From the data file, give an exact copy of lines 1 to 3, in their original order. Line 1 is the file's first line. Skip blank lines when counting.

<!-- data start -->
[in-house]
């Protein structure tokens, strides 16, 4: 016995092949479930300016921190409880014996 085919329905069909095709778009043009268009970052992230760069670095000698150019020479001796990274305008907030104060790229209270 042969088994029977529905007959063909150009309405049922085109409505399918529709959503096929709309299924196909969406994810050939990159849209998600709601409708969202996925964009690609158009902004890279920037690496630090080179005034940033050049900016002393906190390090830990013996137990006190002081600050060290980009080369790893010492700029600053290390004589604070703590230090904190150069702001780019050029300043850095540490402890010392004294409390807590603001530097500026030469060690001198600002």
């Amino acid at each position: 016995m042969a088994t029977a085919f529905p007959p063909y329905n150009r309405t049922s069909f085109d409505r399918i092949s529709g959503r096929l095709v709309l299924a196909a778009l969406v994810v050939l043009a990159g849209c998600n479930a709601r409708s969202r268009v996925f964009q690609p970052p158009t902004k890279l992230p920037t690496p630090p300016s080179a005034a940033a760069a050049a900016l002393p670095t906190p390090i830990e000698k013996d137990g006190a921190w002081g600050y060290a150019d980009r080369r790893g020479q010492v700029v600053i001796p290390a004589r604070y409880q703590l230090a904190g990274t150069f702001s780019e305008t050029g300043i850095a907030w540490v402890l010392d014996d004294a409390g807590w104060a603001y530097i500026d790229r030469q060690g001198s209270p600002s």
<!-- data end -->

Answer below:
[in-house]
């Protein structure tokens, strides 16, 4: 016995092949479930300016921190409880014996 085919329905069909095709778009043009268009970052992230760069670095000698150019020479001796990274305008907030104060790229209270 042969088994029977529905007959063909150009309405049922085109409505399918529709959503096929709309299924196909969406994810050939990159849209998600709601409708969202996925964009690609158009902004890279920037690496630090080179005034940033050049900016002393906190390090830990013996137990006190002081600050060290980009080369790893010492700029600053290390004589604070703590230090904190150069702001780019050029300043850095540490402890010392004294409390807590603001530097500026030469060690001198600002």
């Amino acid at each position: 016995m042969a088994t029977a085919f529905p007959p063909y329905n150009r309405t049922s069909f085109d409505r399918i092949s529709g959503r096929l095709v709309l299924a196909a778009l969406v994810v050939l043009a990159g849209c998600n479930a709601r409708s969202r268009v996925f964009q690609p970052p158009t902004k890279l992230p920037t690496p630090p300016s080179a005034a940033a760069a050049a900016l002393p670095t906190p390090i830990e000698k013996d137990g006190a921190w002081g600050y060290a150019d980009r080369r790893g020479q010492v700029v600053i001796p290390a004589r604070y409880q703590l230090a904190g990274t150069f702001s780019e305008t050029g300043i850095a907030w540490v402890l010392d014996d004294a409390g807590w104060a603001y530097i500026d790229r030469q060690g001198s209270p600002s």